Minister for Children, Kelvin Davis, has welcomed New Zealand’s accession to the Optional Protocol to the Convention on the Rights of the Child on a Communications Procedure (OPCP).
Now in effect, he said the Protocol will allow claims to be made to the UN Committee on the Rights of the Child if the claimant believes the Government has breached New Zealand’s obligations under the UN Convention on the Rights of the Child.
“New Zealand’s accession to the Protocol will further ensure that the rights of all tamariki in New Zealand are reinforced and upheld,” Minister Davis said.
“This builds on this Government’s commitment to put tamariki at the heart of our decision making, and delivers on one of our manifesto commitments.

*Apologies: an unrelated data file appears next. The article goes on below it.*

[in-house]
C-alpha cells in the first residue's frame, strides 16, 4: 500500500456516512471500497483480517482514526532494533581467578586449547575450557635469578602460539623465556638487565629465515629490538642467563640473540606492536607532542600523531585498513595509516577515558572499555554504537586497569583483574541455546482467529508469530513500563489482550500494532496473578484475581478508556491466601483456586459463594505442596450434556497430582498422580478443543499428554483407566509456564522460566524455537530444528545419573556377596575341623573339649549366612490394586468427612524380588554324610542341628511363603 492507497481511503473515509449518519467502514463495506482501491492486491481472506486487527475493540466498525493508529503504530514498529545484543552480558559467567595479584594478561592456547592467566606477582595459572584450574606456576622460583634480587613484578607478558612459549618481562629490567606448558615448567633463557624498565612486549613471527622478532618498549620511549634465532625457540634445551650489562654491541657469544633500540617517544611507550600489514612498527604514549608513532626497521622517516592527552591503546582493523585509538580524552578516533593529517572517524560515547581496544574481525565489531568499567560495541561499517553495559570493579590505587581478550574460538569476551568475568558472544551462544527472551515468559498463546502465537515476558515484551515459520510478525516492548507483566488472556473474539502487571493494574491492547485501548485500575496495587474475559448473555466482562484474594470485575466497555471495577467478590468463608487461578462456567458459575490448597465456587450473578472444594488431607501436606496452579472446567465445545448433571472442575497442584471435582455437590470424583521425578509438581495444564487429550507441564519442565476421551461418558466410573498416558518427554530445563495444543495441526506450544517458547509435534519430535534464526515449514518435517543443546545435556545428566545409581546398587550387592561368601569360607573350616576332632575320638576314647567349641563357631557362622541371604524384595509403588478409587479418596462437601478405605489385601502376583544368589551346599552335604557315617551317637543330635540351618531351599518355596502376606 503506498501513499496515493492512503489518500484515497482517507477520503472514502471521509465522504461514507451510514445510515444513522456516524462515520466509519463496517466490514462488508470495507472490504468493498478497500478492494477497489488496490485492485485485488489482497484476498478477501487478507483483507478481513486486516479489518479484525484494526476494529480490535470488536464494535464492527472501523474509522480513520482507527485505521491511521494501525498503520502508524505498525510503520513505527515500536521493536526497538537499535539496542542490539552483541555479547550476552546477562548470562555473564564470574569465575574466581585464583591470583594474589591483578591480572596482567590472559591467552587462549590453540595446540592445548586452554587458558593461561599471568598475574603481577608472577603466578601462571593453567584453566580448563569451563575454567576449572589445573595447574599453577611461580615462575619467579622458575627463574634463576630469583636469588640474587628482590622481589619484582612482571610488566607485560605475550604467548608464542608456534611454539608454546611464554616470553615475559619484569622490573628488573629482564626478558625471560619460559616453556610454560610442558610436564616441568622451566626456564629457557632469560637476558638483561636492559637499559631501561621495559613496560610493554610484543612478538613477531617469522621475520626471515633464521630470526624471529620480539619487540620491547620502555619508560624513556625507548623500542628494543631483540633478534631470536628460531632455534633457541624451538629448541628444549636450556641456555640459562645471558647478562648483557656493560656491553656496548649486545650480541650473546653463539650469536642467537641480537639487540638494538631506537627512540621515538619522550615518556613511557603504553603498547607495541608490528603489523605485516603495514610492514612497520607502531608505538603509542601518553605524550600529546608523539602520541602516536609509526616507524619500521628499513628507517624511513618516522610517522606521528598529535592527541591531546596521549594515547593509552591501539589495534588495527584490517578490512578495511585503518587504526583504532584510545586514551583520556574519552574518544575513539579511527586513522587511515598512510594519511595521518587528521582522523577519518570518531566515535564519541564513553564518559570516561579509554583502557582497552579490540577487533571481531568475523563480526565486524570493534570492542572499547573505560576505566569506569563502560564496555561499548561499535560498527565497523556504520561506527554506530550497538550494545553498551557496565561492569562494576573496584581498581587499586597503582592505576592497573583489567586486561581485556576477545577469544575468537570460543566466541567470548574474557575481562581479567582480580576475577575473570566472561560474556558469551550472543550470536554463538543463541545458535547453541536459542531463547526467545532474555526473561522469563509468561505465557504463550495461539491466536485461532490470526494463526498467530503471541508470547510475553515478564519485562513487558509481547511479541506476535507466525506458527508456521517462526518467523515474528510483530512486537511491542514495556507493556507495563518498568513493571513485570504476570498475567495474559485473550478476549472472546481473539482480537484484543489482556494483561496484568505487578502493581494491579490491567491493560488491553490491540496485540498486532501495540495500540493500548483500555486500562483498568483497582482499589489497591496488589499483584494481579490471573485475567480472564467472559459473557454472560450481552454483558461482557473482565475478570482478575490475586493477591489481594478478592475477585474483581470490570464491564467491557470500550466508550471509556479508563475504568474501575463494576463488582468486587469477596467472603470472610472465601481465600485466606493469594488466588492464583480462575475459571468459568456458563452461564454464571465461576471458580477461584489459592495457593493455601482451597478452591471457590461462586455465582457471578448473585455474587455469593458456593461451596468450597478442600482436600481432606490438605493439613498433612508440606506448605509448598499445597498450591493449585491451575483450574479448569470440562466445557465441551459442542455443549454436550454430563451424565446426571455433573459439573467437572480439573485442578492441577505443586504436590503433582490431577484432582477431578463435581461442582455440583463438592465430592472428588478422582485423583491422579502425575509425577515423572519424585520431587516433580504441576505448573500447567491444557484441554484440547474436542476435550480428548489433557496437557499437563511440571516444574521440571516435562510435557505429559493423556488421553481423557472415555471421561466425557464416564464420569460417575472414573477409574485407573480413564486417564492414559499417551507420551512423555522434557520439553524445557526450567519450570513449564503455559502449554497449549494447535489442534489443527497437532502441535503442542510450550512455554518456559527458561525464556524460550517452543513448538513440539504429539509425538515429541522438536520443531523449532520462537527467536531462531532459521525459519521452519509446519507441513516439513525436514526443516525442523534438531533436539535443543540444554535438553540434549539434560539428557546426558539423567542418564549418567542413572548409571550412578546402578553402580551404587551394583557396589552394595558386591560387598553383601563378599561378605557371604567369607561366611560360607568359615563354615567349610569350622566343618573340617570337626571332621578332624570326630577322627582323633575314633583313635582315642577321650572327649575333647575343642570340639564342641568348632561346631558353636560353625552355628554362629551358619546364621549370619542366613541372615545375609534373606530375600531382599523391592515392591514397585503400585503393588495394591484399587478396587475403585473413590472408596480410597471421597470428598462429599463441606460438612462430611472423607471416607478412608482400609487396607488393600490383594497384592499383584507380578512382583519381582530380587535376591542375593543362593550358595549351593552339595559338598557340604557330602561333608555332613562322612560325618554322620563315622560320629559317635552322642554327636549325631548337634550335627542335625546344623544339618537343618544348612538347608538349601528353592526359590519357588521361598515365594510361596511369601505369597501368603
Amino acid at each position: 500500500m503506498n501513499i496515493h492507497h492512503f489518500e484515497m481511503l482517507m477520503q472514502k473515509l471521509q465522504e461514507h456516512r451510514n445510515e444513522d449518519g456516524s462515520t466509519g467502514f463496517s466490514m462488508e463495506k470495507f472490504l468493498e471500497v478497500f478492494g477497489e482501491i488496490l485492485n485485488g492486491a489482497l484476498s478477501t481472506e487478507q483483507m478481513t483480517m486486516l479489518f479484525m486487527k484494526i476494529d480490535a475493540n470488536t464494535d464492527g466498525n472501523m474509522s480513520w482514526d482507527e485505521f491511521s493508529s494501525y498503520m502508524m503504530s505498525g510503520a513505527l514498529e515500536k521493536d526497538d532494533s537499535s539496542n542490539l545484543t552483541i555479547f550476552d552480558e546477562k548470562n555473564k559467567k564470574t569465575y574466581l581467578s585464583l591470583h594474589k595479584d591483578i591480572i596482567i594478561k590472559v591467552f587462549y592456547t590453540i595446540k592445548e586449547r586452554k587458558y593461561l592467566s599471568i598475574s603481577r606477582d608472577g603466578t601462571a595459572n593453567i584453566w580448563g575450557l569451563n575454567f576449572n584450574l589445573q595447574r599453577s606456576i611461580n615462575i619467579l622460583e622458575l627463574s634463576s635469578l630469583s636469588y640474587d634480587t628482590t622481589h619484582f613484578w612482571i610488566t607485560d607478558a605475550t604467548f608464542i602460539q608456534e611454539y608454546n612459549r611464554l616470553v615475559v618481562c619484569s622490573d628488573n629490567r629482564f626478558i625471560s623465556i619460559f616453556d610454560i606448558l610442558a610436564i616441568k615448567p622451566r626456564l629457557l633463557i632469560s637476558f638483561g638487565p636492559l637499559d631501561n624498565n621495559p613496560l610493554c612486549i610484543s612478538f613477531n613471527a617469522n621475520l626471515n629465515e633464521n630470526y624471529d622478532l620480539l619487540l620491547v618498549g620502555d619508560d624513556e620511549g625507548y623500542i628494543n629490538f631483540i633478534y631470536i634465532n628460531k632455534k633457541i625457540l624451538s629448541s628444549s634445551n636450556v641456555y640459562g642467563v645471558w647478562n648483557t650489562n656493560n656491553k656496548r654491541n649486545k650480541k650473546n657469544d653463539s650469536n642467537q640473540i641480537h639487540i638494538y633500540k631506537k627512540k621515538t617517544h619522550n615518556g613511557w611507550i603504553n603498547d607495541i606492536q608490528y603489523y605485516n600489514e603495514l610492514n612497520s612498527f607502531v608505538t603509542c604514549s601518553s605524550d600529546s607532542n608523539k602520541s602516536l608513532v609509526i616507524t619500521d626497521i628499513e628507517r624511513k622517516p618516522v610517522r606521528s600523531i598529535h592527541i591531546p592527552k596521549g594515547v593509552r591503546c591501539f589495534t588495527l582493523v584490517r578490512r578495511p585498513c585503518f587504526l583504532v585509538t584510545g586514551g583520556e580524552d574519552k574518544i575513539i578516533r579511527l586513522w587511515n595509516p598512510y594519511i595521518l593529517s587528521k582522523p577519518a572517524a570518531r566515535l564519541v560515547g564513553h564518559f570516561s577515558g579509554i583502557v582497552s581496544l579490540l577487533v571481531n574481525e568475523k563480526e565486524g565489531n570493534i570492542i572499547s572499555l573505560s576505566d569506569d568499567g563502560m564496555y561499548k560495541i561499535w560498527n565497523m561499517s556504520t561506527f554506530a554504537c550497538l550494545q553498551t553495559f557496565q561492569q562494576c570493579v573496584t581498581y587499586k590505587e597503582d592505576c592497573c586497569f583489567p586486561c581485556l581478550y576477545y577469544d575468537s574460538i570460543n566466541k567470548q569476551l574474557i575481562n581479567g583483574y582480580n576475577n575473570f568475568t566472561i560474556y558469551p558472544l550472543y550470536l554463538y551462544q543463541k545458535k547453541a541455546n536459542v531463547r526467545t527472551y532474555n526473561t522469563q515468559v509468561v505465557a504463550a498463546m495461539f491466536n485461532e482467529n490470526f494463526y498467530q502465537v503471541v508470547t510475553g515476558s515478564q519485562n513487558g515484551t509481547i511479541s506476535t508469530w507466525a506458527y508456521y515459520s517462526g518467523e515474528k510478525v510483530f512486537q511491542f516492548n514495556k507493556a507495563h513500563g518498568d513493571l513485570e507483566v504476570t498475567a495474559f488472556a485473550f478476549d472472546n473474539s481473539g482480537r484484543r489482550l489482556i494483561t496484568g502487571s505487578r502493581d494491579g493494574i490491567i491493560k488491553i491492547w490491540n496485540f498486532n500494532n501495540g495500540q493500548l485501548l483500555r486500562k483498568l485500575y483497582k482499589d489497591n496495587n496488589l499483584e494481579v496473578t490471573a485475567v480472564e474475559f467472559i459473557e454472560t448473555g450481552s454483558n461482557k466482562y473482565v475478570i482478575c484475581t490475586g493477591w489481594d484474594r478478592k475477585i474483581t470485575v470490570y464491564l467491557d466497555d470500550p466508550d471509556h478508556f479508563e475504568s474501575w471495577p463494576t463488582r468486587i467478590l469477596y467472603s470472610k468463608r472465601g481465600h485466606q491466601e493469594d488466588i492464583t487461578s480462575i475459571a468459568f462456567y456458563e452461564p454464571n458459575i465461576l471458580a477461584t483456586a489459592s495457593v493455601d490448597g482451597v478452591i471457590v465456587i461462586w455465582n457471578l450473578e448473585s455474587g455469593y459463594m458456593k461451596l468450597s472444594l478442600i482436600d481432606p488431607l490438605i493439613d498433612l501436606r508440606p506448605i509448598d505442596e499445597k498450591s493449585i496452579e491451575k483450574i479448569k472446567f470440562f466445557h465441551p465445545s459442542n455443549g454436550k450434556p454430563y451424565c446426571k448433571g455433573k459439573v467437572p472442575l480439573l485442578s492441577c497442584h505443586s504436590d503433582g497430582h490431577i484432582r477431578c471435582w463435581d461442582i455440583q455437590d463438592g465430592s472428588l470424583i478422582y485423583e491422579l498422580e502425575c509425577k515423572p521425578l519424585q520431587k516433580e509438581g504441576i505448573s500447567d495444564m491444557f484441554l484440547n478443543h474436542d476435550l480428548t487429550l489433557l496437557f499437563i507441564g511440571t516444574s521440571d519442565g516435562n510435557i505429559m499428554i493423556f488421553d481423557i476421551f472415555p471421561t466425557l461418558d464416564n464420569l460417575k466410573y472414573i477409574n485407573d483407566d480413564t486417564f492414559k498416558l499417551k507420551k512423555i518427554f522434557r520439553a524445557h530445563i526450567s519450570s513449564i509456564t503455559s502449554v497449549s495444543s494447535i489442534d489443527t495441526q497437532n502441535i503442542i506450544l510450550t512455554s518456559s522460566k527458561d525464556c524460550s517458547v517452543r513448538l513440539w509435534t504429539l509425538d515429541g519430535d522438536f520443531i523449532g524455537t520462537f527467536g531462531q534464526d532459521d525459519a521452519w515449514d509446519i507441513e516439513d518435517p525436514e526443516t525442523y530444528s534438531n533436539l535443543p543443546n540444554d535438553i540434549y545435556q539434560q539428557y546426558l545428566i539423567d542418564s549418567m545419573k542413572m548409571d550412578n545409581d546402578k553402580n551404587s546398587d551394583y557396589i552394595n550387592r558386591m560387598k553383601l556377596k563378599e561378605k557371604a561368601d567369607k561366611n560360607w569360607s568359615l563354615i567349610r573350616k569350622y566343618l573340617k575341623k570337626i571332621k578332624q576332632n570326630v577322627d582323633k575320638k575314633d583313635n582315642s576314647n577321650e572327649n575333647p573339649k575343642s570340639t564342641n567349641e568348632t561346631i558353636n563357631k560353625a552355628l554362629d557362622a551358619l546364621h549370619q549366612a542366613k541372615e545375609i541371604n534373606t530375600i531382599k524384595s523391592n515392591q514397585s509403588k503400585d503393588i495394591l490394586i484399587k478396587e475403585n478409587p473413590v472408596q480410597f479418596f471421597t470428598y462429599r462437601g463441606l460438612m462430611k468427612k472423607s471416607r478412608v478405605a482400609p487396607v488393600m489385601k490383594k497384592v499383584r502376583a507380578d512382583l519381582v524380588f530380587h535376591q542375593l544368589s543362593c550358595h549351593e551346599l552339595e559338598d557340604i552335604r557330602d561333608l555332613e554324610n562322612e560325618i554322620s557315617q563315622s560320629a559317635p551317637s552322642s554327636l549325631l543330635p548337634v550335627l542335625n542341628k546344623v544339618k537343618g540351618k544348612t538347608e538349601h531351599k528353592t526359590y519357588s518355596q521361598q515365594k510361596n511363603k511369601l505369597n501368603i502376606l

“The Protocol will further improve the protection of children’s rights by providing independent scrutiny of Government actions, better honour our obligations under Te Tiriti o Waitangi and add weight to New Zealand’s existing commitment as a State Party to the Children’s Convention.”
Becoming party to the OPCP will support the Government’s priorities of improving the lives of tamariki by giving greater effect to the Child and Youth Wellbeing Strategy and the Youth Plan to make New Zealand the best place in the world to be a child or young person, said Mr Davis.
“This supports work already underway across Government targeted at addressing child poverty, family violence, inadequate housing, and improving early years, learning support and mental wellbeing for tamariki and their whānau.”
He said New Zealand’s accession to the OPCP will also provide further protection for the rights of key population groups, including Māori, Pacific people, disabled people, young women and girls and rainbow youth.